As Pinkaew movingly describes it, in a world in which freedom of choice is not granted to powerless hill people, Pati Punu had chosen the only path he had in his struggle for autonomy; the path that took away his life, but allowed him to remain Karen in soul and spirit.

Why are Pati Punu and hundreds of other villagers like him denied this freedom of choice over their forests and homelands? Why is it not possible for them to participate in making decisions over how to use and protect the forests, especially when their communities have sometimes been protecting these forests for hundreds of years? How did these powerful ideologies of protected areas or nationalparks come to be built? And who in fact makes these decisions?

Redefining Nature looks into these questions by unravelling the complex processes of power relations by which the modern concept of nature conservation has historically come into being in Thailand.

As Pinkaew states, the book searches for radical questions rather than tacit answers, and hidden falsehoods rather than unquestioned truth.

Within this process of building a nature conservation ideology, she explains how the Thai political establishment has deliberately constructed certain definitions and discourses that discriminate against ethnic hill peoples and their local knowledge.

However, this politics of nature conservation by the political establishment comprising foresters and nature conservationists is not going unchallenged. Pinkaew describes how the Karen ethnic people in Mae Ning Nai village in north Thailand respond in numerous creative and self-confident ways to reassert their political space, their Karen identity and their intimate knowledge of the forest ecosystem.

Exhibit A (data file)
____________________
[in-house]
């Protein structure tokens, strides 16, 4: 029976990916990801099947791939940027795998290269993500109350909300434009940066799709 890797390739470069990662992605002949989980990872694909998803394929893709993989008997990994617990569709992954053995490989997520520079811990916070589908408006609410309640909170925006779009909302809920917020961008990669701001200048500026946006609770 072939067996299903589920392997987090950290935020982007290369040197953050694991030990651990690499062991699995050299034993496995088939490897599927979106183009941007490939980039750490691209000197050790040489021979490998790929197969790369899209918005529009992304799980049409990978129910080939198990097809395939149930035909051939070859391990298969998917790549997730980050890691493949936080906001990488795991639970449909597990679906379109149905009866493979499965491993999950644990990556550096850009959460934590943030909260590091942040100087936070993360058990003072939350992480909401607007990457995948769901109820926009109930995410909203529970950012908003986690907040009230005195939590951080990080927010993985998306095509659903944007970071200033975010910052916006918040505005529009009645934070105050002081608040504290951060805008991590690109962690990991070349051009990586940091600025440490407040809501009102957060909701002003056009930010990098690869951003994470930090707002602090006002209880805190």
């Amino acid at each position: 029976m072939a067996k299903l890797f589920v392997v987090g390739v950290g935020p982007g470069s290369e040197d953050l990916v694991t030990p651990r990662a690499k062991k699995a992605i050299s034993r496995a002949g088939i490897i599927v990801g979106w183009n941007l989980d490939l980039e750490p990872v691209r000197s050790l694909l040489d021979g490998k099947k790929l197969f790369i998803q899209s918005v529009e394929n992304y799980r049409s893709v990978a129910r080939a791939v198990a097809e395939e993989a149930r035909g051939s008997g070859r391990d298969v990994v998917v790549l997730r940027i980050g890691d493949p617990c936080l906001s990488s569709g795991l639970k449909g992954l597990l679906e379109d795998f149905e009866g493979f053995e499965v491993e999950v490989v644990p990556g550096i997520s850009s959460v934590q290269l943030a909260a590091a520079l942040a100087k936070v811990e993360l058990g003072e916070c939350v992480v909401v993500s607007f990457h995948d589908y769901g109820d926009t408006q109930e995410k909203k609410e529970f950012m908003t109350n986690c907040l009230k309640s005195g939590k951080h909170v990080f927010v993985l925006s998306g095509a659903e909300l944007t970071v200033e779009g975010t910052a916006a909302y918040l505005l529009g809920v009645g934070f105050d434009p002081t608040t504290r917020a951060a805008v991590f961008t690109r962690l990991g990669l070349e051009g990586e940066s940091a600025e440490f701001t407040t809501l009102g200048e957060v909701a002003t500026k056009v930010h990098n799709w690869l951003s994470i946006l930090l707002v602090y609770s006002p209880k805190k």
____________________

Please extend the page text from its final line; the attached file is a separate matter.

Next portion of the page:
At one end, the book traces the origin and development of the state’s anti-peasant nature conservation ideas, introducing the reader to the thinking of foresters and nature conservationists and the emergence of forest conservation as representing the desire for the modernisation of the country.

A key feature of this development is how the modern Thai state adopted the concepts of nature conservation that can be termed as North American wilderness thinking, and the history of pa (forest) in Thai society and its changing meanings.

Within this narration runs one clear strand, what the author describes as a major stumbling block preventing foresters from considering the idea of co-management of forests with local people: An obstacle which, I came to realise later on, was a racial prejudice against ethnic-minority hill people.

This prejudice among foresters is so strong, definite, and decisive that it obviated the necessity of further truth finding about forest problems.”

Many social scientists and anthropologists have long pointed out that racial prejudice is inherent to, and actually forms a basic core of, the nature conservationist ideology.

Pinkaew states: In fact, what is repeatedly portrayed by the international conservationist idea of human/nature division is a human/human boundary which tends to reinforce or conceal class, ethnic, anti-agricultural, anti-commons or other discrimination in the allocation and permitted uses of land.”